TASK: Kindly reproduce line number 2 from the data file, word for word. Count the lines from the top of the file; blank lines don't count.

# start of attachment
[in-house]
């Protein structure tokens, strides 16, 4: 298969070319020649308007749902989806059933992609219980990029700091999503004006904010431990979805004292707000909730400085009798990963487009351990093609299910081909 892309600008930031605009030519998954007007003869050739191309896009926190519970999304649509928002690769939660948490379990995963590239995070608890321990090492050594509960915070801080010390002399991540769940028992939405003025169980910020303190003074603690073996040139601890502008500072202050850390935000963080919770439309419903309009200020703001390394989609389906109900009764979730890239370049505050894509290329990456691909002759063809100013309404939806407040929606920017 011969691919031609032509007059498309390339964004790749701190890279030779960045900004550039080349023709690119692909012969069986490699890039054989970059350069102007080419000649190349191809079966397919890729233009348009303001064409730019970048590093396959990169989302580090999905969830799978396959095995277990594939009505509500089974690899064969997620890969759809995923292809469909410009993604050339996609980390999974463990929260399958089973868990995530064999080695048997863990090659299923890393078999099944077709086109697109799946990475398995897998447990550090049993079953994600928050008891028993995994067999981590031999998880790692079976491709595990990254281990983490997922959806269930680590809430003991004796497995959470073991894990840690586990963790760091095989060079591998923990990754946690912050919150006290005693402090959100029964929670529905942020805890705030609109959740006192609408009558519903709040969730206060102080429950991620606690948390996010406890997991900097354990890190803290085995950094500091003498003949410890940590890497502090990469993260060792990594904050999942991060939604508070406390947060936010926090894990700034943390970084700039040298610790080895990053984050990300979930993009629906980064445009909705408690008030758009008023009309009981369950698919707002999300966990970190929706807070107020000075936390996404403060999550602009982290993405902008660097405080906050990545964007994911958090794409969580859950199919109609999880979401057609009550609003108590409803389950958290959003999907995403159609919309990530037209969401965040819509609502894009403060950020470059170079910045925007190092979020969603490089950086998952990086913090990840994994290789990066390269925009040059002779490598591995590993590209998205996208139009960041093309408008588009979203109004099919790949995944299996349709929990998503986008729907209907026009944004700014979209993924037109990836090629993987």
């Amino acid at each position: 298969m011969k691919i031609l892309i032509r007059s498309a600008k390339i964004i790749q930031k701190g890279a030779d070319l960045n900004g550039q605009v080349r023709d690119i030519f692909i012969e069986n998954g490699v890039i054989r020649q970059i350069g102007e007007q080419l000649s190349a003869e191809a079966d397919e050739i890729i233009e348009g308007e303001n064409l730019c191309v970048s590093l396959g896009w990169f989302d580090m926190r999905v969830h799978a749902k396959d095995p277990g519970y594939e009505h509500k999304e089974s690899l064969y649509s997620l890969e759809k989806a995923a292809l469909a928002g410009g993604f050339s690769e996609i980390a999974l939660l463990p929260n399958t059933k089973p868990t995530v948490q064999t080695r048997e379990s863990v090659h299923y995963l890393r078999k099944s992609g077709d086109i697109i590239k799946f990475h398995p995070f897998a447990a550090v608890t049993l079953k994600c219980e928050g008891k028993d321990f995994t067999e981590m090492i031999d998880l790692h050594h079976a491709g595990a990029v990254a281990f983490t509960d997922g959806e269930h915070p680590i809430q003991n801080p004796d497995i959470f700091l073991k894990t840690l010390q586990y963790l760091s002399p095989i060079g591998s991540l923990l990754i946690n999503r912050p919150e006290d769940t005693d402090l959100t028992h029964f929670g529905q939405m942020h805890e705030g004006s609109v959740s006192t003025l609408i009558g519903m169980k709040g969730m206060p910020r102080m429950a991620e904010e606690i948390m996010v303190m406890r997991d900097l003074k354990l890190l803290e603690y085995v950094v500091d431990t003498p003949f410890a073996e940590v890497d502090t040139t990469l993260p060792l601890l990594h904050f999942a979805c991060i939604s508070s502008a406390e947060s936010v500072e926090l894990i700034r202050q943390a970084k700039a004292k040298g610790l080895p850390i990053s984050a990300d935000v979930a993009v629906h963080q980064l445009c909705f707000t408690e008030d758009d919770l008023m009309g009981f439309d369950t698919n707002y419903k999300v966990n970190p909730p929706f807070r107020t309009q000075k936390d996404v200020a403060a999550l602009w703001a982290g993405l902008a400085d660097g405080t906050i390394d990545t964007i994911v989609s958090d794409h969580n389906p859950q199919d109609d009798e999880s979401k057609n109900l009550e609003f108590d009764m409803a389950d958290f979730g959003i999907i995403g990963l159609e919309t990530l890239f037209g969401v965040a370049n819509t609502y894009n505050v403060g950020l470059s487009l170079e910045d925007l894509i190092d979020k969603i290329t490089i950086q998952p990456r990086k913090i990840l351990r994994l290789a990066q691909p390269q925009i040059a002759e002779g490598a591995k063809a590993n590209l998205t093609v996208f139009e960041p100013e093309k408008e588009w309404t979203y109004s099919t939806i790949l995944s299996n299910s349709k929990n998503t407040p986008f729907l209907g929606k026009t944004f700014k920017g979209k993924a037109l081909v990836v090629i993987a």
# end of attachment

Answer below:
């Protein structure tokens, strides 16, 4: 298969070319020649308007749902989806059933992609219980990029700091999503004006904010431990979805004292707000909730400085009798990963487009351990093609299910081909 892309600008930031605009030519998954007007003869050739191309896009926190519970999304649509928002690769939660948490379990995963590239995070608890321990090492050594509960915070801080010390002399991540769940028992939405003025169980910020303190003074603690073996040139601890502008500072202050850390935000963080919770439309419903309009200020703001390394989609389906109900009764979730890239370049505050894509290329990456691909002759063809100013309404939806407040929606920017 011969691919031609032509007059498309390339964004790749701190890279030779960045900004550039080349023709690119692909012969069986490699890039054989970059350069102007080419000649190349191809079966397919890729233009348009303001064409730019970048590093396959990169989302580090999905969830799978396959095995277990594939009505509500089974690899064969997620890969759809995923292809469909410009993604050339996609980390999974463990929260399958089973868990995530064999080695048997863990090659299923890393078999099944077709086109697109799946990475398995897998447990550090049993079953994600928050008891028993995994067999981590031999998880790692079976491709595990990254281990983490997922959806269930680590809430003991004796497995959470073991894990840690586990963790760091095989060079591998923990990754946690912050919150006290005693402090959100029964929670529905942020805890705030609109959740006192609408009558519903709040969730206060102080429950991620606690948390996010406890997991900097354990890190803290085995950094500091003498003949410890940590890497502090990469993260060792990594904050999942991060939604508070406390947060936010926090894990700034943390970084700039040298610790080895990053984050990300979930993009629906980064445009909705408690008030758009008023009309009981369950698919707002999300966990970190929706807070107020000075936390996404403060999550602009982290993405902008660097405080906050990545964007994911958090794409969580859950199919109609999880979401057609009550609003108590409803389950958290959003999907995403159609919309990530037209969401965040819509609502894009403060950020470059170079910045925007190092979020969603490089950086998952990086913090990840994994290789990066390269925009040059002779490598591995590993590209998205996208139009960041093309408008588009979203109004099919790949995944299996349709929990998503986008729907209907026009944004700014979209993924037109990836090629993987």